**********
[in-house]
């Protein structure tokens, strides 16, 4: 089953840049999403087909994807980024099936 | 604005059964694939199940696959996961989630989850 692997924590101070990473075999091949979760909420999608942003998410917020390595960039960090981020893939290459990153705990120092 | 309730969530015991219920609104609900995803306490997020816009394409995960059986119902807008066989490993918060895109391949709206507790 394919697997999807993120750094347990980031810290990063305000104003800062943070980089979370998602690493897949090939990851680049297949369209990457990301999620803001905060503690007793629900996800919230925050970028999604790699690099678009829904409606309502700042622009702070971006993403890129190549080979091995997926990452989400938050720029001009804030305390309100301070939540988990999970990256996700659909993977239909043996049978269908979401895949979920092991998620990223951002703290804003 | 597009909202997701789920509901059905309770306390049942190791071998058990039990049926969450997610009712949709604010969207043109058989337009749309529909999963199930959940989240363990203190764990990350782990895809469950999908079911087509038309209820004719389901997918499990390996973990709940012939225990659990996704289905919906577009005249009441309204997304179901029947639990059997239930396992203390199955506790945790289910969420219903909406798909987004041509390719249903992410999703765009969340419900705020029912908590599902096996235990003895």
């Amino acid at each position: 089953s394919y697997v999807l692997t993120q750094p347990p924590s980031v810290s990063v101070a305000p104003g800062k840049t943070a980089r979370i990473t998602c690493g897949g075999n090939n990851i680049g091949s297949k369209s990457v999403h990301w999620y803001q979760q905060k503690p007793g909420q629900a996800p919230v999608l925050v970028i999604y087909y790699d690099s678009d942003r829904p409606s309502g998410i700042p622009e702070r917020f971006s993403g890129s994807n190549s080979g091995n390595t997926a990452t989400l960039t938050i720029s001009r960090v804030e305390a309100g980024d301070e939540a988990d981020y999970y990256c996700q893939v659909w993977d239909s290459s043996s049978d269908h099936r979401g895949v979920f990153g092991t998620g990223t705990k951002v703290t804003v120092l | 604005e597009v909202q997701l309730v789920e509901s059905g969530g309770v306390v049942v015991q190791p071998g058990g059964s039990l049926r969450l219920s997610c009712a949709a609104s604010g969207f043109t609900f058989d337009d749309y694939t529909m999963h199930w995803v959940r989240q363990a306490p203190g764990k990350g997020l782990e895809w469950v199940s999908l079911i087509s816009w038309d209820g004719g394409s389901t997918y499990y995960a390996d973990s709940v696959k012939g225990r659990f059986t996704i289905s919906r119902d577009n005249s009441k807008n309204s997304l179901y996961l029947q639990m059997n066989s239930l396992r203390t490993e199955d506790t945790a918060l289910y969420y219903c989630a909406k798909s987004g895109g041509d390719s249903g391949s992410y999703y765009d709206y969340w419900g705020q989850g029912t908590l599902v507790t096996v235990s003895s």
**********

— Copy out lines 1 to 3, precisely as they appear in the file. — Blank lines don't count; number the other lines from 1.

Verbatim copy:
[in-house]
């Protein structure tokens, strides 16, 4: 089953840049999403087909994807980024099936 | 604005059964694939199940696959996961989630989850 692997924590101070990473075999091949979760909420999608942003998410917020390595960039960090981020893939290459990153705990120092 | 309730969530015991219920609104609900995803306490997020816009394409995960059986119902807008066989490993918060895109391949709206507790 394919697997999807993120750094347990980031810290990063305000104003800062943070980089979370998602690493897949090939990851680049297949369209990457990301999620803001905060503690007793629900996800919230925050970028999604790699690099678009829904409606309502700042622009702070971006993403890129190549080979091995997926990452989400938050720029001009804030305390309100301070939540988990999970990256996700659909993977239909043996049978269908979401895949979920092991998620990223951002703290804003 | 597009909202997701789920509901059905309770306390049942190791071998058990039990049926969450997610009712949709604010969207043109058989337009749309529909999963199930959940989240363990203190764990990350782990895809469950999908079911087509038309209820004719389901997918499990390996973990709940012939225990659990996704289905919906577009005249009441309204997304179901029947639990059997239930396992203390199955506790945790289910969420219903909406798909987004041509390719249903992410999703765009969340419900705020029912908590599902096996235990003895």
């Amino acid at each position: 089953s394919y697997v999807l692997t993120q750094p347990p924590s980031v810290s990063v101070a305000p104003g800062k840049t943070a980089r979370i990473t998602c690493g897949g075999n090939n990851i680049g091949s297949k369209s990457v999403h990301w999620y803001q979760q905060k503690p007793g909420q629900a996800p919230v999608l925050v970028i999604y087909y790699d690099s678009d942003r829904p409606s309502g998410i700042p622009e702070r917020f971006s993403g890129s994807n190549s080979g091995n390595t997926a990452t989400l960039t938050i720029s001009r960090v804030e305390a309100g980024d301070e939540a988990d981020y999970y990256c996700q893939v659909w993977d239909s290459s043996s049978d269908h099936r979401g895949v979920f990153g092991t998620g990223t705990k951002v703290t804003v120092l | 604005e597009v909202q997701l309730v789920e509901s059905g969530g309770v306390v049942v015991q190791p071998g058990g059964s039990l049926r969450l219920s997610c009712a949709a609104s604010g969207f043109t609900f058989d337009d749309y694939t529909m999963h199930w995803v959940r989240q363990a306490p203190g764990k990350g997020l782990e895809w469950v199940s999908l079911i087509s816009w038309d209820g004719g394409s389901t997918y499990y995960a390996d973990s709940v696959k012939g225990r659990f059986t996704i289905s919906r119902d577009n005249s009441k807008n309204s997304l179901y996961l029947q639990m059997n066989s239930l396992r203390t490993e199955d506790t945790a918060l289910y969420y219903c989630a909406k798909s987004g895109g041509d390719s249903g391949s992410y999703y765009d709206y969340w419900g705020q989850g029912t908590l599902v507790t096996v235990s003895s």